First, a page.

Data analysis
Qualitative content analysis was used to analyze the data. The study process was continued, and concurrent analyses were undertaken. First, recorded interviews were transcribed verbatim. Second, before coding, the transcribed text was read several times for familiarization. Codes and categories were extracted by two researchers using an inductive process with an open coding through reading of the text followed by the assignment of related codes to them.
Ethical considerations
The aims of the study, researcher’s identity, and private interview condition were explained to participants. Before participating in the study, all participants signed an informed consent form approved by the human subjects committee of University of Social Welfare & Rehabilitation Sciences (USWRS). The designated time and place of the interview were identified according to participant’s willingness. Participants were informed about sound recordings during the interview, and they were ensured that their identity would be safe. Interviewer started the dialogue using a number of guidance questions which were specifically designed for this purpose. 
3. Results
In this study, 17 senior physiotherapy students and nine clinical educators participated. A total of 26 interviews were conducted. By analyzing the data, 360 initial or open codes were extracted (230 code of interviews with students and 130 code of interviews with clinical trainers). After deleting the irrelevant codes and combining the similar codes, the following sub categories and categories were formed. Some demographic characteristics of participants are shown in Table 1. Table 2 shows (the results of the analysis of data from interviews with students) 10 sub categories extracted as follows: lack of responsibility of clinical trainer, insufficient clinical skill of trainer, lack of responsibility of students, insufficient clinical skill of students, lack of professional ethics, lack of planning, inadequate theoretical training, inadequate practical training, lack of training supervision, and unsuitable training environment.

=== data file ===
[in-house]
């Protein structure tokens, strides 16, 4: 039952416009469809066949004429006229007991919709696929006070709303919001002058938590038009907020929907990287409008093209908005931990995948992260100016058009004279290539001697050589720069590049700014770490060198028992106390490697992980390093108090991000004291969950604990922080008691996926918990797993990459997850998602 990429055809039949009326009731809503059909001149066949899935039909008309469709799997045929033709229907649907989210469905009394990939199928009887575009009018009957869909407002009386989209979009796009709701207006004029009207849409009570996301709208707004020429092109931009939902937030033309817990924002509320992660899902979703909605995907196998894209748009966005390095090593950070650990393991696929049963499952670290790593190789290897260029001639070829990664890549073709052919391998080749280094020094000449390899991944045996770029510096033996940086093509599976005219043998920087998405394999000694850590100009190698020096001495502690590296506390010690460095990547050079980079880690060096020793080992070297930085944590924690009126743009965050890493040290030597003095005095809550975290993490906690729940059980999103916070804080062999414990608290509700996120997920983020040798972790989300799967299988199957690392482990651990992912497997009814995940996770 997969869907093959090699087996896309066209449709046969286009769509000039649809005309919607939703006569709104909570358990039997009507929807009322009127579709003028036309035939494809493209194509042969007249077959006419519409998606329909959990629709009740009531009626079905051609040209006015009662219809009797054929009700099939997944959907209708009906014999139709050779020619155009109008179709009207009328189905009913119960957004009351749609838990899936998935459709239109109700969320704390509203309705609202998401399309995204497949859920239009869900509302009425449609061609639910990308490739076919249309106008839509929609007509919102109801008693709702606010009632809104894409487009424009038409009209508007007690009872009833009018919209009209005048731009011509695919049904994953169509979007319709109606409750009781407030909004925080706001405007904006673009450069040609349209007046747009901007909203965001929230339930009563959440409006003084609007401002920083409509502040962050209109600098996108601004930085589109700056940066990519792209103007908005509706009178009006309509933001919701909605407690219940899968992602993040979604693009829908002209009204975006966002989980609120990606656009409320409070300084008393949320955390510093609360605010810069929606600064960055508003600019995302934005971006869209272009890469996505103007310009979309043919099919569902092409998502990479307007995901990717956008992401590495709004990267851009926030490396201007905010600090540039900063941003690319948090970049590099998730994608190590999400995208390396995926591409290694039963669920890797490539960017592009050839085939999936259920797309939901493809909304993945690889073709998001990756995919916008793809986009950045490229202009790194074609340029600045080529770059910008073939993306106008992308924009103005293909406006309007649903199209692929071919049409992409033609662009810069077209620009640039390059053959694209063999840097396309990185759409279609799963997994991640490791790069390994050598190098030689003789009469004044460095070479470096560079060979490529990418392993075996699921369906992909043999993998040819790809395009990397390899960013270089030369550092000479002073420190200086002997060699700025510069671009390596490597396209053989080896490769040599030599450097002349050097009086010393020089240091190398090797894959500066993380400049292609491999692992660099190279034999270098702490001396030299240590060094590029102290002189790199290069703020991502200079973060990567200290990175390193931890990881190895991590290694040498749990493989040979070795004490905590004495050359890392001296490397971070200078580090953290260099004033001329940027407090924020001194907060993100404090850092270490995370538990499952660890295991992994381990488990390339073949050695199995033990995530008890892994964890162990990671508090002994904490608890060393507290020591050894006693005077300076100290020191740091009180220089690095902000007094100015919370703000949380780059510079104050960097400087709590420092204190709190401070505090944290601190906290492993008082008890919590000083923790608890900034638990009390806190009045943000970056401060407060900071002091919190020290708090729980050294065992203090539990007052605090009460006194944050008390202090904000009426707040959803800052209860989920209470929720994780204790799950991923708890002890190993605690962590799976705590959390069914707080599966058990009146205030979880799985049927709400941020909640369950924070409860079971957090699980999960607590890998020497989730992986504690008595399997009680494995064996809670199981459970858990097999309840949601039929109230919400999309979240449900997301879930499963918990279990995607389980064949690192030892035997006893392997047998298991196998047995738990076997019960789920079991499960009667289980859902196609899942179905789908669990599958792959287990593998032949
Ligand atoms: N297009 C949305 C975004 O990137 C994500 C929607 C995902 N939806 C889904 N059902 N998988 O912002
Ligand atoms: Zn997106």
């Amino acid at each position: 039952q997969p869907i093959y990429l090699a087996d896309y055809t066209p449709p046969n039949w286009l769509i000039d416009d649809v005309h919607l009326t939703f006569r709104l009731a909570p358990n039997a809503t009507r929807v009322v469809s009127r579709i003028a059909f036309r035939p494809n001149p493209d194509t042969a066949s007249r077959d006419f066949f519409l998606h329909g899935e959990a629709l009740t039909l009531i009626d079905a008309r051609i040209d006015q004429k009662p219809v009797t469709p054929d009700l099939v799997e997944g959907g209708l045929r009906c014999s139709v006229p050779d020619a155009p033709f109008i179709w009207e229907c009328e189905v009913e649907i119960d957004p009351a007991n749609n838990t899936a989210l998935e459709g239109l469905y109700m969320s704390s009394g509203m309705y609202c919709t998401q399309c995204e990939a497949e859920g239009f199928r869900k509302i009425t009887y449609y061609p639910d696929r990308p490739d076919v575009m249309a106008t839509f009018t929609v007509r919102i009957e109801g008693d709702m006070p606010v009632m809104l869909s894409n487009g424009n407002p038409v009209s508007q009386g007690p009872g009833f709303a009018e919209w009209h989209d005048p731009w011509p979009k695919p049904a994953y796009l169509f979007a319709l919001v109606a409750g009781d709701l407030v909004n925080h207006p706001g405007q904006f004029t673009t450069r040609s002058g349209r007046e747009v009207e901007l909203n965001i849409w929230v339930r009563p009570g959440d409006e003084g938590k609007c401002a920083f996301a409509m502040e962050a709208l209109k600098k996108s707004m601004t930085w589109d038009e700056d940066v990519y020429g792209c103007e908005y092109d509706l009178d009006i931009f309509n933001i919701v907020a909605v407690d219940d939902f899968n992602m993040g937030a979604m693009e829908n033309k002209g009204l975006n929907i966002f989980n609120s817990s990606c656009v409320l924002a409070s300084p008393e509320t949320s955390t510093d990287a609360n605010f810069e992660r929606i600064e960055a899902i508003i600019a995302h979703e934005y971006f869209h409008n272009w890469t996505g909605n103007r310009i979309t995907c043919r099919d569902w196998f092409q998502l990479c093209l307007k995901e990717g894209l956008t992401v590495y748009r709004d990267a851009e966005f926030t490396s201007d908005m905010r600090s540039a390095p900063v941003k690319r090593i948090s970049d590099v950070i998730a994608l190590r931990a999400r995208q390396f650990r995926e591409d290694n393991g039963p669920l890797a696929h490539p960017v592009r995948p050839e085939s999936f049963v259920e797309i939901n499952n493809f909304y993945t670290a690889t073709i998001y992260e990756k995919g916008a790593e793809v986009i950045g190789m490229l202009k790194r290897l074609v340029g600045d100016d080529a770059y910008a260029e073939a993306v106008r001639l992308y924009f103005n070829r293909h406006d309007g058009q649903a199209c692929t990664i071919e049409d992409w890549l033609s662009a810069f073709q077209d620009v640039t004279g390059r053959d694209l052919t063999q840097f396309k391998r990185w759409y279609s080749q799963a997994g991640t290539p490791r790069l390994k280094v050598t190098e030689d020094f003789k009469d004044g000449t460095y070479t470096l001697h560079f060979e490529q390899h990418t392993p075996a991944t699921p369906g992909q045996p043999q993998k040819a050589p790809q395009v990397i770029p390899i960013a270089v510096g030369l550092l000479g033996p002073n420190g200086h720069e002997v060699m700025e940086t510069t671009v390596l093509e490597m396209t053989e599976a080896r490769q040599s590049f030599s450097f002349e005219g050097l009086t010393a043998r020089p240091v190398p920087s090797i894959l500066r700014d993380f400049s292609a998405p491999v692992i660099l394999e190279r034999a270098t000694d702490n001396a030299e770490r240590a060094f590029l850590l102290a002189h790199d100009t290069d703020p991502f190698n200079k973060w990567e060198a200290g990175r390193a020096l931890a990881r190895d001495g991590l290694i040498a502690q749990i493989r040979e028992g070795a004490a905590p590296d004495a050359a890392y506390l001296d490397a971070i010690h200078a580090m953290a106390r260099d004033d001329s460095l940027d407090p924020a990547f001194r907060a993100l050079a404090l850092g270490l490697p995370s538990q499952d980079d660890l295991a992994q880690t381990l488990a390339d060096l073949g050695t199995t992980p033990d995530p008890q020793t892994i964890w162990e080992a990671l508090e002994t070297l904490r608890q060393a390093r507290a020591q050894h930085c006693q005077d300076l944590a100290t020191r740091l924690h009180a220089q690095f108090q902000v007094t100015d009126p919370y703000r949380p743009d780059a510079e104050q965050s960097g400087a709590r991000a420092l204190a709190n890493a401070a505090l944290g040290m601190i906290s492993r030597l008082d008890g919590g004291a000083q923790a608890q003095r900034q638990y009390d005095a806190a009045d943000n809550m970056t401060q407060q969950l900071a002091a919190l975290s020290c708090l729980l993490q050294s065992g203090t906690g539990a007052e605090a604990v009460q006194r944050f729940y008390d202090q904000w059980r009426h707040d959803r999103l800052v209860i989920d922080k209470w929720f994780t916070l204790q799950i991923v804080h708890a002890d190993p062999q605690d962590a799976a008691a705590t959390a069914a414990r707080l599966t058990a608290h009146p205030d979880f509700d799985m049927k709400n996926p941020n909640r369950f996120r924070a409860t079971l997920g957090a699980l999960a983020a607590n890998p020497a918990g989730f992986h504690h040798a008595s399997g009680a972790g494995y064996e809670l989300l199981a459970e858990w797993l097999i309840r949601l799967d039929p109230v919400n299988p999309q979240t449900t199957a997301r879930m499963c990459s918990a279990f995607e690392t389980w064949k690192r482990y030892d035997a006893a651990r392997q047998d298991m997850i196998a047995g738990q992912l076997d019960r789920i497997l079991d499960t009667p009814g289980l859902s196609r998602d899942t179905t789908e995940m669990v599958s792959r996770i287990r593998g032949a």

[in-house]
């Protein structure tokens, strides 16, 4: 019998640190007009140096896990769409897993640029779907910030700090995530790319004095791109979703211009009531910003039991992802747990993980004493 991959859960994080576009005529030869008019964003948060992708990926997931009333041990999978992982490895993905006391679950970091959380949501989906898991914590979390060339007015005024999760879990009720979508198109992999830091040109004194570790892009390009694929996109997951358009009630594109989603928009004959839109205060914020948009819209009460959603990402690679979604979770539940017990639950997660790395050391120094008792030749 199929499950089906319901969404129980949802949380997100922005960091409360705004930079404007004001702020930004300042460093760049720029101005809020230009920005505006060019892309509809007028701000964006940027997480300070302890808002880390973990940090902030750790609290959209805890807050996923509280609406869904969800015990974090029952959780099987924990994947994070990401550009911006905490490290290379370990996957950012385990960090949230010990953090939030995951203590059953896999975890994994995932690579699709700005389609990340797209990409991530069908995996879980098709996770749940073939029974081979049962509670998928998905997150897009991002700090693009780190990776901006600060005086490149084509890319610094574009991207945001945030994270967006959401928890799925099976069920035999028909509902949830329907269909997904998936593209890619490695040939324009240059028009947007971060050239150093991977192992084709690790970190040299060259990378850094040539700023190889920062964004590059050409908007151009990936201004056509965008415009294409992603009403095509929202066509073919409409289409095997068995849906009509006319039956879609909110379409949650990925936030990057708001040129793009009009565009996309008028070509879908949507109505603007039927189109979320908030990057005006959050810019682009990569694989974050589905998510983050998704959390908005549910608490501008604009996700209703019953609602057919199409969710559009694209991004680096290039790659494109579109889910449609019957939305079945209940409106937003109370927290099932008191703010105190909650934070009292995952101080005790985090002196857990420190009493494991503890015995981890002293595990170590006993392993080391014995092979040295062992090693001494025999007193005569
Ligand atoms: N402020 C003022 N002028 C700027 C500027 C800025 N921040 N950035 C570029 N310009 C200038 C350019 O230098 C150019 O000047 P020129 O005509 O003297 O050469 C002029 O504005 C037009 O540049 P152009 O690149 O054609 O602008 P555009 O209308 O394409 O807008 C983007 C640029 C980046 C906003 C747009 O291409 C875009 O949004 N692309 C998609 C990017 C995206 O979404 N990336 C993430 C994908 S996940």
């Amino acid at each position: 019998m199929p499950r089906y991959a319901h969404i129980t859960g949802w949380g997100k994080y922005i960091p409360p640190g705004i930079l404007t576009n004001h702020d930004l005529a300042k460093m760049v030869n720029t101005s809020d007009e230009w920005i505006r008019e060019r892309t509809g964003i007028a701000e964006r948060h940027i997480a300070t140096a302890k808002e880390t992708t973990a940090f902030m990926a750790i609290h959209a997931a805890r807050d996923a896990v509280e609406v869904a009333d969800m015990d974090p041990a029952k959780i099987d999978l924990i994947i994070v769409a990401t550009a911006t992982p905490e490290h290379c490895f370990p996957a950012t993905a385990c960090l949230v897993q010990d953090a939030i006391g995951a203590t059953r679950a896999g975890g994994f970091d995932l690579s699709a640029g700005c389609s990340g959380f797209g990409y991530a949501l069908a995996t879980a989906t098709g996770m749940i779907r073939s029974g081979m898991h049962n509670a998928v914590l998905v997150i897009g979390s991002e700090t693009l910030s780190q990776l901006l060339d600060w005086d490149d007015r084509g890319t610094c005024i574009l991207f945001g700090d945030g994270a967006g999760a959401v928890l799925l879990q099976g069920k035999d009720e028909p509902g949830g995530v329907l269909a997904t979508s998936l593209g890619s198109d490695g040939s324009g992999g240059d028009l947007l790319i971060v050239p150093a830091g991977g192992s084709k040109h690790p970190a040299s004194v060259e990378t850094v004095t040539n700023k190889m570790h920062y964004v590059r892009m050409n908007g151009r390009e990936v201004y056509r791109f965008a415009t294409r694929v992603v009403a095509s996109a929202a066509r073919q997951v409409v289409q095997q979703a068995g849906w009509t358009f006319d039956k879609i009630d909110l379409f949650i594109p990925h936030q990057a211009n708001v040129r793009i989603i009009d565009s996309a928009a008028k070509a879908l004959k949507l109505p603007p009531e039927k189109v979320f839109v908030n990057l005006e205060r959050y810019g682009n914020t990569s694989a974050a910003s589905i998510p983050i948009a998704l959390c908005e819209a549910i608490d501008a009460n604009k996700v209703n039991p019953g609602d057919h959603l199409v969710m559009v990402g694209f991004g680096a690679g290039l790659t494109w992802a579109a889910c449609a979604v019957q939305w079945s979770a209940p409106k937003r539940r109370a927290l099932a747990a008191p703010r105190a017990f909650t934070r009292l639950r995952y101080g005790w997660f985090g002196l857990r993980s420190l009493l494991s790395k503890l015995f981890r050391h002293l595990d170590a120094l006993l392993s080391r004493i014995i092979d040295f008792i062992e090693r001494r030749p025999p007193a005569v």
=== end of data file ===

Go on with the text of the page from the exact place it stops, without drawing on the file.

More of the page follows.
Also, as shown in Table 3 (the results of the analysis of data from interviews with clinical trainers) 11 sub categories were extracted as follows: lack of responsibility of clinical trainer, insufficient clinical skill level of trainer, lack of students discipline, inadequate participation of students in education, lack of practical knowledge in students, poor theoretical training of some trainers, poor practical training of some trainers, lack of planning, unsuitable training environment, lack of specific curriculum and educational approach, and poor management of clinical training programs. Finally, as shown in Tables 2 and 3, data analysis resulted in the formation of the following three categories: personal and professional characteristics of clinical educators, personal and professional characteristics of students, and inefficient educational system. The data were analyzed to extract key concepts. The main categories have been described in detail below:
Personal and professional characteristics of clinical educators
This category consists of the following two sub-categories: lack of responsibility of clinical trainer and insufficient clinical skill level of trainer. For example, one of participant described the lack of responsibility and motivation of some of clinical educators as follows: ʺ while few teachers are responsible, some of the teachers are often absent in both clinical and theory courses ʺ (Student, Personal interview, Date). In the case of insufficient clinical skill level of trainers, one of the participants mentioned: ʺany time we ask a question they ask us to find the answer ourselves, they easily presume that we are not trying hard enough but never consider whether they are doing their best or notʺ (Student, Personal interview, Date)
Personal and professional characteristics of students
This category consists of the following sub-categories: lack of student’s discipline, inappropriate participation of students in education, lack of student’s practical knowledge, and lack of professional ethics. Motivation and self-activity is an important factor in the progress of a student. To clearly cite the case of student’s irresponsibility, an educator shared the following issue: most of the students nap in the class and won’t participate in class or they are playing with their phones (Educator, Personal interview, Date).